HIS death was a certainty. On April4, 1994, Mohammed Tahir, a prisoner on trial in Bihar's Kishanganj subdivisional jail, was set free. In custody, he had faced near-starvation and reeled under an attack of jaundice, both of which he (and the jail) had been ill-equipped to handle. When Tahir's condition worsened, the authorities were left with two options: to continue keeping him in custody and face the flak in the event of his death, or let him go. They opted for the latter. Tahir stepped out a free man, and collapsed a couple of hours later, just yards away from the high walls that had been his home for years: dead.
Two years since, members of Tahir's family are still begging for a few crumbs from the state. But in the interim, l' affaire Tahir has grown larger than one of mere compensation. The Patna High Court has asked the Bihar Government and its prison administration for a detailed report on all the 76 jails in the state—on the availability of food and medical facilities, the living conditions of inmates, and the possible violation of the jail manual. Before the summer recess in May, the High Court also asked a small group of lawyers to visit the jails and study the conditions therein.
The court move came in the wake of a public interest litigation (PIL) filed by Sunil Kumar Jha and his lawyer Kamlesh Jain, who said that Tahir's death was not the only case of negligence in Kishanganj jail. There have been numerous instances of gross violation of human rights and the jail manual earlier. The PIL also pointed out cases of corruption and apathy. Inmates were being given far less food and calories than were actually prescribed and sanctioned by the state government.
A preliminary report has ascertained that at least 31 of the 76 jails are overcrowded, housing two to eight times the number of inmates they have room for. What is worse, food is supplied not on the basis of the number of prisoners actually present in the jail premises on the day but on the basis of the quota allotted to the jail. The short supply on the one hand and the cor-ruption prevalent on the other automatically cause food scarcity for the inmates.
The National Human Rights Commission (NHRC) has refused to take cognisance of the charge of human rights neglect although certain cases pertain to just that. An investigation by Jain in Kishanganj revealed that at least eight persons were languishing here under Sections 107 and 109 of the Criminal Penal Code, essentially provisions for preventive detention, for months. The law, however, is clear that they need not be there even for a day.
Almost in confirmation of the infamous Rudal Saha case—Saha spent 14 years in a state jail after his acquittal and was set free only after the Supreme Court intervened in 1983—the investigation also stumbled across cases where the court's bail order had not been executed because the under-trials had been unable to find bailers. In some other cases, prisoners simply believed that once in jail, they had forfeited every right, including the right to defence.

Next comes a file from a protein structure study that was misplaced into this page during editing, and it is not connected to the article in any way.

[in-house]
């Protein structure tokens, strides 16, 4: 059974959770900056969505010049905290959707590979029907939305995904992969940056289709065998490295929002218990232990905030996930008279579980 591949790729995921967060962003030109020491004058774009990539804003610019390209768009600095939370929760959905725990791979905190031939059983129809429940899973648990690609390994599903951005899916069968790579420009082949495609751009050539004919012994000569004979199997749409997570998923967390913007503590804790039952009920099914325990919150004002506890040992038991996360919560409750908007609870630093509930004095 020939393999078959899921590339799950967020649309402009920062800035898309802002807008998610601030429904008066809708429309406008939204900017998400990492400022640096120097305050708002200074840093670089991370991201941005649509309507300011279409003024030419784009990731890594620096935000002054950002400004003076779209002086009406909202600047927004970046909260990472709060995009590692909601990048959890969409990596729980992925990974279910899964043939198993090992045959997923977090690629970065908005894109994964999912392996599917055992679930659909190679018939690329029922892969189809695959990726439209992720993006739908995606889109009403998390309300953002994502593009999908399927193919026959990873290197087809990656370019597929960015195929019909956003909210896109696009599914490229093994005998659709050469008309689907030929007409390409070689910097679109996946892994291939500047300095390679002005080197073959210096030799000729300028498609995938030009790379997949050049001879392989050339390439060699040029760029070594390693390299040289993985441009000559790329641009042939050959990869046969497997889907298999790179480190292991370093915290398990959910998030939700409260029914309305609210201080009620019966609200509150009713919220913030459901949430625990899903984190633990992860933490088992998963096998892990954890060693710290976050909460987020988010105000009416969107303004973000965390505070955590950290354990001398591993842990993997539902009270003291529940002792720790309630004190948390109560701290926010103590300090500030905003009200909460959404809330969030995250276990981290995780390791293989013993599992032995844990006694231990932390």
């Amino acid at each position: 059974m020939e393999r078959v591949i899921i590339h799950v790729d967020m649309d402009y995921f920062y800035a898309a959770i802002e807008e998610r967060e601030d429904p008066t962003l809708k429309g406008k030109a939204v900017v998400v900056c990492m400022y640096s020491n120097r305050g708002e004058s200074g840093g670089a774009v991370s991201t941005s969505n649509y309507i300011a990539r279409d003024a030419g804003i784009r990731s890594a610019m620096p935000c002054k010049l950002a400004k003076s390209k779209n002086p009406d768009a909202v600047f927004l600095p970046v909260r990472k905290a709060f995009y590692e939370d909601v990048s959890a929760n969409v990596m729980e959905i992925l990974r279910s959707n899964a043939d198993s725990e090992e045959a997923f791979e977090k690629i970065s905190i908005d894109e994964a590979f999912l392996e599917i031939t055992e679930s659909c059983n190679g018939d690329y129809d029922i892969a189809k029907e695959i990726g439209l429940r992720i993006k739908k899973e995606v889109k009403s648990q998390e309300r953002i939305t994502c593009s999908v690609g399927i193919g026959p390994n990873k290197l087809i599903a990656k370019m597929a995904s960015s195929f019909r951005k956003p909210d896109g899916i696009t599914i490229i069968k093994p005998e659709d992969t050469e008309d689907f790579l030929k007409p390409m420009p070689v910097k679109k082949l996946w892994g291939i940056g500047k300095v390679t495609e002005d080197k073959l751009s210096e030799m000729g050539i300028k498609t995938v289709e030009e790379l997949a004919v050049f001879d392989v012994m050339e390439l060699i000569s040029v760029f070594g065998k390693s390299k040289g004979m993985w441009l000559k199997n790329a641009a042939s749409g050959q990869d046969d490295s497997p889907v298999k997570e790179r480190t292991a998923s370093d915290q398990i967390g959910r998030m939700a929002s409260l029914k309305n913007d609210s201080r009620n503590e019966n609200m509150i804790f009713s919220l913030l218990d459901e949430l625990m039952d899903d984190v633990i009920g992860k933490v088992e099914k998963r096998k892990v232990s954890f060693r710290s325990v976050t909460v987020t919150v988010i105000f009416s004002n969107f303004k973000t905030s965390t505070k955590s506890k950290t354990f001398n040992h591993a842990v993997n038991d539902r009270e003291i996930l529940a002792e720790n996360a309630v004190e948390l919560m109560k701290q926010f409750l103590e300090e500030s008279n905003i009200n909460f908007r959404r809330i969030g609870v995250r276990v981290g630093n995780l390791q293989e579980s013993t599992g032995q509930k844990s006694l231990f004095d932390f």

At present, there are no arrangements to acquaint the prisoners with their legal and human rights. Take the case of 90-year-old Wajuddin, who is totally blind and unable to move around on his own. A few months ago, he was charged under Section 366 of the Indian Penal Code for allegedly abducting a girl, and sent to Kishanganj jail. All he knows now is that his situation may not be different from Tahir's because he has no one to assist him.
Once the prisoners enter the jail, the authorities do not bother to fulfill the statutory requirements. Although they have to produce undertrials before the court every 45 days, most of them are not because they do not have enough money to pay the police personnel, normally Rs 50 per visit to the court. "The solution is simple. If there's a law, like there's in the United Kingdom, for the state to move bail for the undertrials except in heinous crimes, the major problems will end," says Jain.
But the problem in Bihar jails is more complicated. For instance, the absence of the investigating officer from the lower court in Patna has delayed the trial of many undertrials for about three years. Confidential reports indicate that in one case, a chargesheet was filed 49 years after the undertrial was arrested. In 200 other cases, it took the investigating officer 20-25 years. Officers routinely exploit the lack of stipulated time-frames to fix charge. In the same court, the investigating officer has been absent from a double murder case for three years.
The other problem is the absence of female wards and women staff in jails where cells for women exist. Besides, most jails have inadequate medical, civic and sanitation facilities. However, unlike Delhi's Tihar jail, where inhouse conditions get highlighted because of the VVIP inmates and administrators, Bihar's jails have to wait for sordid cases like Tahir's to elicit judicial concern. Which is why, the Patna High Court's response to the ongoing PIL is being eagerly anticipated. It will decide the fate and condition of thousands languishing in pathetic cells and abominable conditions—some for no fault for theirs.